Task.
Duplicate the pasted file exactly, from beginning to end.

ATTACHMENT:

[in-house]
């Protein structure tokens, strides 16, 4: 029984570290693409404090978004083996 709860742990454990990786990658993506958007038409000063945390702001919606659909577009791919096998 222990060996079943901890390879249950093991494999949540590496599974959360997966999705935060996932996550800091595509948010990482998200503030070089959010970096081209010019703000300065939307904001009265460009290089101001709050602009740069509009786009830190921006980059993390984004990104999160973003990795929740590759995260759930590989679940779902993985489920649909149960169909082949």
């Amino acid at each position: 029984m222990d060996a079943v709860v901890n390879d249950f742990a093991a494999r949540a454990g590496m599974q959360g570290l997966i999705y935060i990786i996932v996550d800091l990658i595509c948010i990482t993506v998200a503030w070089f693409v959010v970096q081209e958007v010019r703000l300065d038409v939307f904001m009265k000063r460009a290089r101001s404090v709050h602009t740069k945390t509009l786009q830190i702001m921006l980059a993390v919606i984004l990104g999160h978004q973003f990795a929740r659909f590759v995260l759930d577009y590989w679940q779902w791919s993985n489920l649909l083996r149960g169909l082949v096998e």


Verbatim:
[in-house]
């Protein structure tokens, strides 16, 4: 029984570290693409404090978004083996 709860742990454990990786990658993506958007038409000063945390702001919606659909577009791919096998 222990060996079943901890390879249950093991494999949540590496599974959360997966999705935060996932996550800091595509948010990482998200503030070089959010970096081209010019703000300065939307904001009265460009290089101001709050602009740069509009786009830190921006980059993390984004990104999160973003990795929740590759995260759930590989679940779902993985489920649909149960169909082949």
């Amino acid at each position: 029984m222990d060996a079943v709860v901890n390879d249950f742990a093991a494999r949540a454990g590496m599974q959360g570290l997966i999705y935060i990786i996932v996550d800091l990658i595509c948010i990482t993506v998200a503030w070089f693409v959010v970096q081209e958007v010019r703000l300065d038409v939307f904001m009265k000063r460009a290089r101001s404090v709050h602009t740069k945390t509009l786009q830190i702001m921006l980059a993390v919606i984004l990104g999160h978004q973003f990795a929740r659909f590759v995260l759930d577009y590989w679940q779902w791919s993985n489920l649909l083996r149960g169909l082949v096998e």